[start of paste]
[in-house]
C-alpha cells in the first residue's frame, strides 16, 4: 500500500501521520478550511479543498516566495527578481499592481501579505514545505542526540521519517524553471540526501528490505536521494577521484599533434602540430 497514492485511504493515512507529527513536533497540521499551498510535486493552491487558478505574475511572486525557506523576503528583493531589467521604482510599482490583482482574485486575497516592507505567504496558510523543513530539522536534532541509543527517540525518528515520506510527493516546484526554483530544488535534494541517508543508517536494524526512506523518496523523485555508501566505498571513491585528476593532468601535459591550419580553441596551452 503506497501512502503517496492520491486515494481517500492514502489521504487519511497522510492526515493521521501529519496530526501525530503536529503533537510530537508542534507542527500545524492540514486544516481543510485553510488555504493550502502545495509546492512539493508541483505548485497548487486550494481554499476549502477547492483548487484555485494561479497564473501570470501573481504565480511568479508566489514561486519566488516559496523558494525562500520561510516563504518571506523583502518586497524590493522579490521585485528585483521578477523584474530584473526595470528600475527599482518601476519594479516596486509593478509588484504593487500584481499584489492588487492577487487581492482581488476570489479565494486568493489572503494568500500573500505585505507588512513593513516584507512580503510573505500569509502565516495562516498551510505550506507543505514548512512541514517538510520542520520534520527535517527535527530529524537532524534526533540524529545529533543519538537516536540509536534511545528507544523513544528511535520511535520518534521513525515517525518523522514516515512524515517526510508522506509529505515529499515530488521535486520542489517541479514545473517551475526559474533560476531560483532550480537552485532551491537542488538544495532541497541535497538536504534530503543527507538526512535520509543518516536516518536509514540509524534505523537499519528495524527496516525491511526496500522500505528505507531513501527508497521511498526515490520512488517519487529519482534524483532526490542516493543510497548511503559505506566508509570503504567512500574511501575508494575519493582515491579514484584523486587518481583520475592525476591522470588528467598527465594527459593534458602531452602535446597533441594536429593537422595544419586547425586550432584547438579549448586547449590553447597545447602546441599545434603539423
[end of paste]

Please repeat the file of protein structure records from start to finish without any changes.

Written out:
[in-house]
C-alpha cells in the first residue's frame, strides 16, 4: 500500500501521520478550511479543498516566495527578481499592481501579505514545505542526540521519517524553471540526501528490505536521494577521484599533434602540430 497514492485511504493515512507529527513536533497540521499551498510535486493552491487558478505574475511572486525557506523576503528583493531589467521604482510599482490583482482574485486575497516592507505567504496558510523543513530539522536534532541509543527517540525518528515520506510527493516546484526554483530544488535534494541517508543508517536494524526512506523518496523523485555508501566505498571513491585528476593532468601535459591550419580553441596551452 503506497501512502503517496492520491486515494481517500492514502489521504487519511497522510492526515493521521501529519496530526501525530503536529503533537510530537508542534507542527500545524492540514486544516481543510485553510488555504493550502502545495509546492512539493508541483505548485497548487486550494481554499476549502477547492483548487484555485494561479497564473501570470501573481504565480511568479508566489514561486519566488516559496523558494525562500520561510516563504518571506523583502518586497524590493522579490521585485528585483521578477523584474530584473526595470528600475527599482518601476519594479516596486509593478509588484504593487500584481499584489492588487492577487487581492482581488476570489479565494486568493489572503494568500500573500505585505507588512513593513516584507512580503510573505500569509502565516495562516498551510505550506507543505514548512512541514517538510520542520520534520527535517527535527530529524537532524534526533540524529545529533543519538537516536540509536534511545528507544523513544528511535520511535520518534521513525515517525518523522514516515512524515517526510508522506509529505515529499515530488521535486520542489517541479514545473517551475526559474533560476531560483532550480537552485532551491537542488538544495532541497541535497538536504534530503543527507538526512535520509543518516536516518536509514540509524534505523537499519528495524527496516525491511526496500522500505528505507531513501527508497521511498526515490520512488517519487529519482534524483532526490542516493543510497548511503559505506566508509570503504567512500574511501575508494575519493582515491579514484584523486587518481583520475592525476591522470588528467598527465594527459593534458602531452602535446597533441594536429593537422595544419586547425586550432584547438579549448586547449590553447597545447602546441599545434603539423